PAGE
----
Mac O’Clock
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How will lossless sound on the HomePod mini

In May, Apple announced they plan to make lossless the new standard for Apple music. A few days later, they complemented that statement by adding that the HomePod mini will actually support these enhancements, after a software upgrade. All this is set to come in June.

Owners of a HomePod mini (with an Apple Music subscription) may rejoice — according to Apple their audio experience is set to improve.

But what does this mean in real life? Well, according to research not everyone can actually detect the difference between lossless and standard, so this might be more subtle than you think.

Listening to lossless music is like listening to a CD

The discovery of the MP3 was a very important step in the history of music , because it rendered the quality of the music in the closest possible way to the original one on the CD. In the long run, it allowed humanity to save shelf space and renounce CDs altogether, without too much regret.

With lossless, we might not need to compromise after all because the lossless quality is the equivalent of a flac file, which is the standard format of the music on a CD.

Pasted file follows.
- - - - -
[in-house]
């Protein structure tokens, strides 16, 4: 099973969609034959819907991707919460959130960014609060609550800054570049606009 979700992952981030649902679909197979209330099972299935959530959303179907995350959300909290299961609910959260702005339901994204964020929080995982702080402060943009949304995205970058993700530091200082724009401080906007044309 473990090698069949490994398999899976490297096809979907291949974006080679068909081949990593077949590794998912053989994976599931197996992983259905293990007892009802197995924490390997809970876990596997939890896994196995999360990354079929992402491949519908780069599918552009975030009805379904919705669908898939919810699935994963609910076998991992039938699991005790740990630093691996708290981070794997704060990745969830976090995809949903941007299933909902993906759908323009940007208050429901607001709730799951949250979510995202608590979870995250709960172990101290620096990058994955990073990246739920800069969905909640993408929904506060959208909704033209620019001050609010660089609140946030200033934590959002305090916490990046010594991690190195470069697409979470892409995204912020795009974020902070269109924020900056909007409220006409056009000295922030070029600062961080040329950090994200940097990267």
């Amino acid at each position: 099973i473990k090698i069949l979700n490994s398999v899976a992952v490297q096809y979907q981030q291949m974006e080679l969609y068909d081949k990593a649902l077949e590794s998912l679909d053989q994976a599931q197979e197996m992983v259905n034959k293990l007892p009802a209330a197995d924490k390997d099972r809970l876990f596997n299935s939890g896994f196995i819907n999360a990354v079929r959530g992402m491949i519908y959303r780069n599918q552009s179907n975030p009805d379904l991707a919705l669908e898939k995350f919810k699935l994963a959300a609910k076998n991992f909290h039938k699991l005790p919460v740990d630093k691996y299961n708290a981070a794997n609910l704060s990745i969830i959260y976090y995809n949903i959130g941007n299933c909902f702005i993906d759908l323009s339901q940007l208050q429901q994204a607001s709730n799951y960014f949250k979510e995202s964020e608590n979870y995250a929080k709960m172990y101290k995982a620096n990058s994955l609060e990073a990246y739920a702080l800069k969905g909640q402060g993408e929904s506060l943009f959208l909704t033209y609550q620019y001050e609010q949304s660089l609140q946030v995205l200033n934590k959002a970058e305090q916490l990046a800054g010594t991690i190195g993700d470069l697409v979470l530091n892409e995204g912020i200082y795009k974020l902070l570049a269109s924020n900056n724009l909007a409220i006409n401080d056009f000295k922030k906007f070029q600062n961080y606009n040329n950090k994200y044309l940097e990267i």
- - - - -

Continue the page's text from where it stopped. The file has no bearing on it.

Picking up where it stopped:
In terms of how it actually sounds, you should test it yourself — there are specialized websites that will let you test if YOU can tell the difference (personally I can barely hear it).

As a tradeoff, lossless takes more disk space and streaming bandwidth

Lossless music might be better quality, but it takes up to 6 times more space than an mp3 — that’s why it’s lucky you’re streaming it from Apple Music instead of storing it on your hard drive.

In terms of streaming, you’ ll need 1,4 Mbps, which is 7 times more than what Apple Music uses today, whereas Airplay can support 25 Mbps, so the HomePod mini does support the lossless files through Airplay, when you play it from your mac to your Homepod for example. It will most likely also work well with most internet providers, since 1,4 Mbps is somewhat standard speed.

Overall, Lossless doesn’t change very much

Realistically speaking, if you’re just walking in the street and you hear random music, you won’t be able to tell if it’s lossless or not- especially when that music comes from the small speaker that is the HomePod mini. That said, this is a welcome change in what the industry offers as a “default” so let’s hope Apple keeps raising the bar.

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Jane Jensen

Jane Jensen

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